Vatican: Comprehensive sex ed in NYC schools is ‘useless and even harmful’
A new New York City education policy that mandates comprehensive sex education in all city public schools has caused ire within the Vatican.
The Papacy’s official newspaper, L’Osservatore Romano, this week published an editorial decrying the “failed utopia of sexual revolution” and suggested the policy will likely achieve the opposite of the desired effect, which is to reduce rates of unintended pregnancy and sexually transmitted diseases (STD) throughout the city, especially in Latino and African-American communities. The Vatican called the initiative “useless and even harmful.”
The new policy goes into effect this school year, which officially begins for students on Sept. 8, and requires schools to teach students in sixth grade and up sex education that includes instruction on abstinence, the risks of unprotected sex, puberty and pregnancy. The new rules also mandate the teaching of healthy eating and the importance of regular exercise and gives parents the option of opting-out their children from discussions of birth control methods.
The Vatican’s stance on the issue, as voiced by L’Osservatore Romano’s Lucetta Scaraffia, is that while unintended pregnancy, STDs and abortion are existing problems worldwide, sex education is not the answer, and, in fact, decreases their rates. Scaraffia compared New York to Italy, which she said is “better off” because there is no compulsory sex education in schools.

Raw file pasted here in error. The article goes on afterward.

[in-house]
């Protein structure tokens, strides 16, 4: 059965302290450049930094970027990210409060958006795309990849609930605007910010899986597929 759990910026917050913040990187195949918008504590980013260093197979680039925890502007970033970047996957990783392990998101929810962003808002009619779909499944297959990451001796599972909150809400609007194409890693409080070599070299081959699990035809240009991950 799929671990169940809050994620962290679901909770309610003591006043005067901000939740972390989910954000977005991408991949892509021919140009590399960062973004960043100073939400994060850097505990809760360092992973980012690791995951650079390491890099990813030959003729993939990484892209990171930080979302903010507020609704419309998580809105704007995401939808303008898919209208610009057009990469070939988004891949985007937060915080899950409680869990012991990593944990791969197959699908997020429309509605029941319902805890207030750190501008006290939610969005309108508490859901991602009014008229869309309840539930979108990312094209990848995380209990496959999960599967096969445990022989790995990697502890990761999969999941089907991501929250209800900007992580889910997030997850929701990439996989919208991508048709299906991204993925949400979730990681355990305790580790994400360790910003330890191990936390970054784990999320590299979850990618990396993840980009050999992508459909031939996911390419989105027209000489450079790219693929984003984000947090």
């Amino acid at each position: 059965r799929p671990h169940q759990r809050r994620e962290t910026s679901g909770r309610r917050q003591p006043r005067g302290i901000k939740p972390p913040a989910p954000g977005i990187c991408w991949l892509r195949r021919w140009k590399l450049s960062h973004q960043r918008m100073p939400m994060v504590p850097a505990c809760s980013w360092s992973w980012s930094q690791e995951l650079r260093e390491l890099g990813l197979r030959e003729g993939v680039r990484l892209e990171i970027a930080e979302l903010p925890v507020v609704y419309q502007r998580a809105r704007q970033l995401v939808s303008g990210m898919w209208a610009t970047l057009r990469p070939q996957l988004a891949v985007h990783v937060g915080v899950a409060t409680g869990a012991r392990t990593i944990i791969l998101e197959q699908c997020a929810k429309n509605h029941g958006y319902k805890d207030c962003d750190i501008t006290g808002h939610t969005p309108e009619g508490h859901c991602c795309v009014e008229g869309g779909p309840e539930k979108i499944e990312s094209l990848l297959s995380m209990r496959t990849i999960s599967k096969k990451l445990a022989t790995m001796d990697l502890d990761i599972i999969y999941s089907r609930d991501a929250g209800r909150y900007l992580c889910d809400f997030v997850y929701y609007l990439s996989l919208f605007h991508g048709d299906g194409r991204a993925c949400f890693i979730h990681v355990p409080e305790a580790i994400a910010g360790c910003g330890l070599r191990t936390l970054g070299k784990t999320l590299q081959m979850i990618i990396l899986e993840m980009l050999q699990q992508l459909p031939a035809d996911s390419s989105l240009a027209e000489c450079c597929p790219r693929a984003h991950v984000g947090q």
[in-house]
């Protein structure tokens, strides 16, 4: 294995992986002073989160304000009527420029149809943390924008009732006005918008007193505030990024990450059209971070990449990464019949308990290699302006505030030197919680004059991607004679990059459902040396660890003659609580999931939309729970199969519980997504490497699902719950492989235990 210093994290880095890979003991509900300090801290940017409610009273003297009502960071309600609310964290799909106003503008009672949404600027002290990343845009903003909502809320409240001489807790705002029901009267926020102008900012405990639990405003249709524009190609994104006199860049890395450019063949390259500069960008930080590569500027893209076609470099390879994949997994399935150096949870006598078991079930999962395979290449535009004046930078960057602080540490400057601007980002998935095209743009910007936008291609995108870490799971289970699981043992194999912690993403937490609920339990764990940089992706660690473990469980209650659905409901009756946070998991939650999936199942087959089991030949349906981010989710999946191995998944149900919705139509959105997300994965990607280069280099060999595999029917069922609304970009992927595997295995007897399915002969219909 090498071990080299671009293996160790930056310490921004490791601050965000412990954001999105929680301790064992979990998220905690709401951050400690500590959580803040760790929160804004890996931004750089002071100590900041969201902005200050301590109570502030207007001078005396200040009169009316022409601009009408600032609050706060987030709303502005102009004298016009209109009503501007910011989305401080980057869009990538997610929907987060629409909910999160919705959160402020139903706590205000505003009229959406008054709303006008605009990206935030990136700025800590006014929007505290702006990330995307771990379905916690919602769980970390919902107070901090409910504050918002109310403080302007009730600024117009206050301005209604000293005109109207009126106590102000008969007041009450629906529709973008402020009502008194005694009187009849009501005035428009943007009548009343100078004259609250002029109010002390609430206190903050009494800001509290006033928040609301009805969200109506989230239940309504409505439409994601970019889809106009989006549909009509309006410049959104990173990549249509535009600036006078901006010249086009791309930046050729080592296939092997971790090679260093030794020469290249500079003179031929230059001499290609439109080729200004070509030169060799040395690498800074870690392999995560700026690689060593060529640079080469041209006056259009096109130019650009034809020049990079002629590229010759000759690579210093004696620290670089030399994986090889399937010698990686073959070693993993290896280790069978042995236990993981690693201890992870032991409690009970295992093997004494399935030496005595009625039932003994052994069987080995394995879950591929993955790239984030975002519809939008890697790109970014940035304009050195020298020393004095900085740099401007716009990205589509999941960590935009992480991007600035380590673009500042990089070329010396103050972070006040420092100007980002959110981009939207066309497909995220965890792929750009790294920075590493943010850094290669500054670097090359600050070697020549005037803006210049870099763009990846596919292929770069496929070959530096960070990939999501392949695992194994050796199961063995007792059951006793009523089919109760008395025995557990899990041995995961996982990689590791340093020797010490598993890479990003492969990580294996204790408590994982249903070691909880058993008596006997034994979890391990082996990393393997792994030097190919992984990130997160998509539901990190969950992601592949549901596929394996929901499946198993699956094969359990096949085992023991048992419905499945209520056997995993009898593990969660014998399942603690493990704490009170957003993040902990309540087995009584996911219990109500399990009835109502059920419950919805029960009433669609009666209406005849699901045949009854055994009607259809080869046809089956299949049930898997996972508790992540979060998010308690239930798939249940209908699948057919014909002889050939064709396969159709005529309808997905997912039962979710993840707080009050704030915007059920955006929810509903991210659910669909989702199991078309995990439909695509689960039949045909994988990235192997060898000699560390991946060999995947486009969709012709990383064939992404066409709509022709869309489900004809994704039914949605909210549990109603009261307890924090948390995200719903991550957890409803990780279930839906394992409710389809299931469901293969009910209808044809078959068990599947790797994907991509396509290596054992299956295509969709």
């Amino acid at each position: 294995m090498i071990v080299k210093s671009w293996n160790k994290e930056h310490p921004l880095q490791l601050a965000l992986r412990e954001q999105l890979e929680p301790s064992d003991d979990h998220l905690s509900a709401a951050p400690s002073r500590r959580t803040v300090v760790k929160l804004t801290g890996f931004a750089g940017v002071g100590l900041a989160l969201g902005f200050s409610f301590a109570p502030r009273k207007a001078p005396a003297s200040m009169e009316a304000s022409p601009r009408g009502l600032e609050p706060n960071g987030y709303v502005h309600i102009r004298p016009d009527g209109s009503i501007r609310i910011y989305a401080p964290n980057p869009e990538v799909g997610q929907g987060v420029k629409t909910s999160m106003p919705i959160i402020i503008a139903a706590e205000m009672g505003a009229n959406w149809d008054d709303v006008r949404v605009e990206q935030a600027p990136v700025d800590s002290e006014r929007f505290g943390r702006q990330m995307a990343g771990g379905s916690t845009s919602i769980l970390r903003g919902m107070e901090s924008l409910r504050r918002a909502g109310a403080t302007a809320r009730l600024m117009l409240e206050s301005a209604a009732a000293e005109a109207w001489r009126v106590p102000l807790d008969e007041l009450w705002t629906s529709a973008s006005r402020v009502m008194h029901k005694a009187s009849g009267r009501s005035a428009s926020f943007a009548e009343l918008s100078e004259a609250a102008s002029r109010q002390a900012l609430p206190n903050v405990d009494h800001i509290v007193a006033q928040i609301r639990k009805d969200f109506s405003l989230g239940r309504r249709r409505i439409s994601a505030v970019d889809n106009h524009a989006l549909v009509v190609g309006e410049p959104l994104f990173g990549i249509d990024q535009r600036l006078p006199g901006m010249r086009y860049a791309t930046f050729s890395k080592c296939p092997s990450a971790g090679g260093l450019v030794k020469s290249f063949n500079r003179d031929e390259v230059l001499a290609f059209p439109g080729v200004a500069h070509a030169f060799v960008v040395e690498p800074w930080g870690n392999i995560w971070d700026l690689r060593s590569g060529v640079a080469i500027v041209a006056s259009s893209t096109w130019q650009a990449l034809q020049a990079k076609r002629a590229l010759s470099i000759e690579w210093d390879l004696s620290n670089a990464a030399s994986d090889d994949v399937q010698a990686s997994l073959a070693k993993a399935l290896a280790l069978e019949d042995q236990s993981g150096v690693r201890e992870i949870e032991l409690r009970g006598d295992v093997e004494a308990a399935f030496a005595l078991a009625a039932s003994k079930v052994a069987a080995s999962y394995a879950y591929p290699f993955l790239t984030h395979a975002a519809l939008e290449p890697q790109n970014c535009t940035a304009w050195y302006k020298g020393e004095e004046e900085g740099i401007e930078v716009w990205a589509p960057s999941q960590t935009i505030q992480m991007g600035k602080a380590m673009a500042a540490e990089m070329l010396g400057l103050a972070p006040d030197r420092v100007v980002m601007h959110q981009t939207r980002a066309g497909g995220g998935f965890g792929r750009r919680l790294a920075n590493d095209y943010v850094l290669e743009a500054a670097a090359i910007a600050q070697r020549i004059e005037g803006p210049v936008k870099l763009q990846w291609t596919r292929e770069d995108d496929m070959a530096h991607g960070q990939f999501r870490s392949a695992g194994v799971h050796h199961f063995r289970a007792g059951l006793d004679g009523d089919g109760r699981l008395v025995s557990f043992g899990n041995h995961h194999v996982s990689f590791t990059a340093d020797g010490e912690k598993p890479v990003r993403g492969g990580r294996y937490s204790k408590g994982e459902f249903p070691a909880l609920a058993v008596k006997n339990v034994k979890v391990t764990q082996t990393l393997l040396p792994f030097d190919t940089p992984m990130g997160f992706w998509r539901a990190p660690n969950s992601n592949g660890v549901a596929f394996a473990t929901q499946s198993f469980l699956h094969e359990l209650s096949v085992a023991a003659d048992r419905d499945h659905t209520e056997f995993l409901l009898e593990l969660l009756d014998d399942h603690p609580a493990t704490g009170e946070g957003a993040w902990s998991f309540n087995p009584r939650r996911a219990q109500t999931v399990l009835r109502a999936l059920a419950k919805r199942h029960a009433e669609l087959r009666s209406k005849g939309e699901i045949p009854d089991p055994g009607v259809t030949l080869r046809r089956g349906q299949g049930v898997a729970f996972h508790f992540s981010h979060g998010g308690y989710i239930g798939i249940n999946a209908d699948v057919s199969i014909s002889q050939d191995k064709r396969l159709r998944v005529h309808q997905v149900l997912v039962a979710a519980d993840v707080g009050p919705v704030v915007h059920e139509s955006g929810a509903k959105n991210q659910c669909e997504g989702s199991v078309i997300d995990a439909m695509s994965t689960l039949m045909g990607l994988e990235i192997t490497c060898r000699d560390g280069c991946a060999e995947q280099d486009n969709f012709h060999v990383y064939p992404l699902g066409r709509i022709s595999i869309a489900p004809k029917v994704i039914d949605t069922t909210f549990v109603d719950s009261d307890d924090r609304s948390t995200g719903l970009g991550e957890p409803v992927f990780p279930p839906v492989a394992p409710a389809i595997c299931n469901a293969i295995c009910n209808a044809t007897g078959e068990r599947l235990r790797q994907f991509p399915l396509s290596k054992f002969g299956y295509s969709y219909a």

[H]ere young people have a lower risk of disease and early pregnancy. This is thanks to the family, to the loving vigilance of parents over their children, to the fact that kids are not left to themselves with a box of contraceptives as the only defense against their passions and mistakes.
It is not clear why public institutions in the West continue to have such magical trust in the effectiveness of sex education. After years of courses, focused, of course, on contraceptive methods, we see that – for example in the UK – boys and girls continue to have early sexual intercourse without any kind of protection, and the number of pregnancies and abortions among adolescents has multiplied. By now, it is clear that to avoid these tragedies it is not enough to explain to them how they can use contraceptives, and where to easily find them, but that the problem is further upstream, in education and in the family.
The Archdiocese of New York has also openly criticized the initiative, calling the citywide sex-ed mandate “troubling.”
New York’s new law standardizes public-school sex education curriculum, which has been taught in most schools in various forms. The new curriculum will be taught in sixth and seventh grades and again in ninth and 10th grades.
In the U.S., 21 states and the District of Columbia mandate some type of sex education, and 33 states and the District of Columbia mandate HIV education, according to the Guttmacher Institute (PDF). Thirty-seven states require that where sex education is provided, information on abstinence must be given: Of those states, 26 require that abstinence be stressed, and 11 states require that abstinence be covered.
Ultimately, Scaraffia notes, the Catholic Church will continue to teach and promote public policies promoting the idea that “sexual relations are much more than some kind of pleasurable exercise to be practiced in an unbridled and risk-free way.”